806 W. New York Ave., Dept. WG
Gunnison CO 81230
970-641-3355
proishunting.com

Sources for Honey Badger ammunition feature, Page 28

Black Hills Ammunition
PO Box 3090, Dept. WG
Rapid City, SD 57709
black-hills.com

Black Hills Ammunition Honey Badger Loads

The Honey Badger .380 ACP and .38 Special bullets, shown, have demonstrated excellent performance.

By Bob Campbell,
Contributing Editor

Many individuals rely upon modern jacketed hollow point ammunition for personal defense. A loading with a good balance of expansion and penetration exhibits excellent wound potential. But hollow point bullets are not perfect. Some will close up on meeting bone. With the bullet mashed shut the nose cannot fill with material and instigate bullet expansion. Others may expand too quickly, others too slowly.
As a young person I began handloading my own ammunition and often used hard cast semi-wadcutter bullets (SWC). These bullets featured a flat nose and a sharp driving shoulder. The damage these bullets did was much superior to a round nose lead bullet. The flat nose and sharp shoulders cut flesh rather than simply pressing it aside.

The Honey Badger bullet nose is quite sharp.

Penetration was excellent and the bullet design kept most of the weight of the bullet out of the case, which allowed greater velocity without raising pressure. I still use SWC bullets for hunting and for defensive purposes in small handguns that may not produce enough velocity to reliably cause bullet expansion. The advantage of a bullet that cuts flesh on contact is that the damage begins immediately instead of after the bullet expands. An even more effective bullet is now offered by Black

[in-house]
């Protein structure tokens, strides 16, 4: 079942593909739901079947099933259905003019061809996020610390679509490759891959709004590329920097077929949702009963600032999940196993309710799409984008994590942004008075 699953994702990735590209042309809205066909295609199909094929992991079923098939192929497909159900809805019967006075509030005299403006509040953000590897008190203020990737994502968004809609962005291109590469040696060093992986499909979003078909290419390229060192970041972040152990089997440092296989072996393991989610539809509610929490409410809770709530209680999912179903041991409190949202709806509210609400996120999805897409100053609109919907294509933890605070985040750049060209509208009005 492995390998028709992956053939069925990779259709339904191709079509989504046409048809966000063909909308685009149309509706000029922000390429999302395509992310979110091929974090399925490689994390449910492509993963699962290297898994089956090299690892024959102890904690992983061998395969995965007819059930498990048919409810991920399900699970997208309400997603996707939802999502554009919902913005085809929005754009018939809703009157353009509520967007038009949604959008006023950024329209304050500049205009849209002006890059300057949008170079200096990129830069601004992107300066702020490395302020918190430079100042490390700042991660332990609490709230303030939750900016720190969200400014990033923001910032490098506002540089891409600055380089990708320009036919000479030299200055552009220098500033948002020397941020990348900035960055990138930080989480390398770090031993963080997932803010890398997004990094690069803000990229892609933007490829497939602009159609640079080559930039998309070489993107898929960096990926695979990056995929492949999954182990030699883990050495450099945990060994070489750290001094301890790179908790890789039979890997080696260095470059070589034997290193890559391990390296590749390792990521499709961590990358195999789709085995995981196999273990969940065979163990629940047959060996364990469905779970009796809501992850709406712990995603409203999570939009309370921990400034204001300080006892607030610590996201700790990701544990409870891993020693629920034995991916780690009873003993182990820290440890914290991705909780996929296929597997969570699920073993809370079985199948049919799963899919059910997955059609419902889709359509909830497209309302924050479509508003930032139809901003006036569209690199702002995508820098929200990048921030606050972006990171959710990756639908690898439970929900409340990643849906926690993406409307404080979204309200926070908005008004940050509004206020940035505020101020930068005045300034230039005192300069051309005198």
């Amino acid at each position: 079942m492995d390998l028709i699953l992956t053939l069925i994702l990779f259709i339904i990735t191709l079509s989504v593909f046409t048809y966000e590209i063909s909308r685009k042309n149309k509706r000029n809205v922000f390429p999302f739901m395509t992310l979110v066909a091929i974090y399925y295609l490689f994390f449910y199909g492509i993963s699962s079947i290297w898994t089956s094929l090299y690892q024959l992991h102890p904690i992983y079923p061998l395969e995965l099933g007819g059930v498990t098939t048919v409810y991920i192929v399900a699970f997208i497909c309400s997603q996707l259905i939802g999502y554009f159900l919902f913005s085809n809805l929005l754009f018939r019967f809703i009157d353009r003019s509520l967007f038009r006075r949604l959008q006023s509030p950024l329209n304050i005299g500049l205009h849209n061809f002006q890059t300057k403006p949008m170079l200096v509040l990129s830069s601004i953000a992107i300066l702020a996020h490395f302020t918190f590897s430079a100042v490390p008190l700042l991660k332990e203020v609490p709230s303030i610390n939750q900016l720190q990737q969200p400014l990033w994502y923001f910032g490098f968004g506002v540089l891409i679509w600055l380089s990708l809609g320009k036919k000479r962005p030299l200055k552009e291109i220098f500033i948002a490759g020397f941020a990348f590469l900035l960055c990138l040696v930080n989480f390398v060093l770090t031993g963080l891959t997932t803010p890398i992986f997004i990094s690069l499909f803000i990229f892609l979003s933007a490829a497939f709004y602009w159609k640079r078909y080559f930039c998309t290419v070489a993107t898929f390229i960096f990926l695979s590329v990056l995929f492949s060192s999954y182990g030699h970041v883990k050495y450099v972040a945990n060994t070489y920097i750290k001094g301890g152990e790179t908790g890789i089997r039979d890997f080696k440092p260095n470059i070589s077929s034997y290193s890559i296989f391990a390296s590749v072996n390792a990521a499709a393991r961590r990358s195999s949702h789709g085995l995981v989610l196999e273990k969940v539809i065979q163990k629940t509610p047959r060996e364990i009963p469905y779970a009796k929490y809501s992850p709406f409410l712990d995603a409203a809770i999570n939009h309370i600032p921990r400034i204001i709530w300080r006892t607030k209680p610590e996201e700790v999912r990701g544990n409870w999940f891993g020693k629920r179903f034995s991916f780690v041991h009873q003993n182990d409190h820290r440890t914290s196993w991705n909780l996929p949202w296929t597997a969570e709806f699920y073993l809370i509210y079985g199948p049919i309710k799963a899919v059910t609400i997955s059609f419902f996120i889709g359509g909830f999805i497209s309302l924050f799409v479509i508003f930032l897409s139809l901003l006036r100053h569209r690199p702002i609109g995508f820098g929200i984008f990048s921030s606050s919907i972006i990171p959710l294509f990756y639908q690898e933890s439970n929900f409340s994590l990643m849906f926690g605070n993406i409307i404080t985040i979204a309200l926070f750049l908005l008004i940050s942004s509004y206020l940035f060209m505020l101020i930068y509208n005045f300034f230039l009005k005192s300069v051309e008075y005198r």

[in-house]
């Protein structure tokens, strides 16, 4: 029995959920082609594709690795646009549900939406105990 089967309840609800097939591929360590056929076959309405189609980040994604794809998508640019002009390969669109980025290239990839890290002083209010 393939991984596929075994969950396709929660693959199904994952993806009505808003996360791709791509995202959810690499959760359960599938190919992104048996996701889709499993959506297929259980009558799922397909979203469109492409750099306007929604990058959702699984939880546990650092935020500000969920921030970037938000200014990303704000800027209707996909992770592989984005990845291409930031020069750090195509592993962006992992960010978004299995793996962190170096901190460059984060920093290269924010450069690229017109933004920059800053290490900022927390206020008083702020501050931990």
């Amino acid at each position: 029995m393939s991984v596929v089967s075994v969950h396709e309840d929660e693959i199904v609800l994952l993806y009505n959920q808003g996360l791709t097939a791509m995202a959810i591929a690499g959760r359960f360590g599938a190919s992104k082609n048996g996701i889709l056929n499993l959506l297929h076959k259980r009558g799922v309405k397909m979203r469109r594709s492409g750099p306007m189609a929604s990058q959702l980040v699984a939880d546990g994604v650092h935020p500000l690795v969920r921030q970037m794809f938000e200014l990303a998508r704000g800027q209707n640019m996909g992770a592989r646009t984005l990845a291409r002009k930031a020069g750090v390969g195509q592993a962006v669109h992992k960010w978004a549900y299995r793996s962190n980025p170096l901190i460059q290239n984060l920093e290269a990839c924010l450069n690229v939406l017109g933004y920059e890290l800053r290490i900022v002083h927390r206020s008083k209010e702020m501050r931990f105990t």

Hills Ammunition.
Some feel the handgun is simply a projectile launcher and the bullet is what matters most. There has been a great deal of research into wound ballistics. Black Hills Ammunition offers excellent jacketed hollow point loads in the popular calibers. They also offer economical non-expanding bullet loads. The new Honey Badger load is designed to make for good wound ballistics without using a hollow point bullet. Handgun bullets produce wounds by making holes in the target. Damage must be done to make for blood loss. The body is a pressurized system and when blood is lost blood pressure drops and the body shuts down. The goal of personal defense shooters is to increase the size of this hole in relation to the caliber of the handgun used. Another thing that is desirable in a personal defense bullet is that the bullets track straight to the vital organs without deviation and that penetration is adequate.

Note tears in paper target with Honey Badger.

Penetration isn’t difficult to design into a bullet and modern hollow points may be designed to expand reliably. The problem is maintaining the proper mix of expansion and penetration. Personal research and experience tells me that when small bore cartridges have performed to a greater degree than expected it is because they have penetrated deeply. When a big cartridge fails it is often because it has not exhibited adequate penetration. The bullet must penetrate heavy clothing or light cover and penetrate and break bones to reach the vital organs. This isn’t something that may be compromised.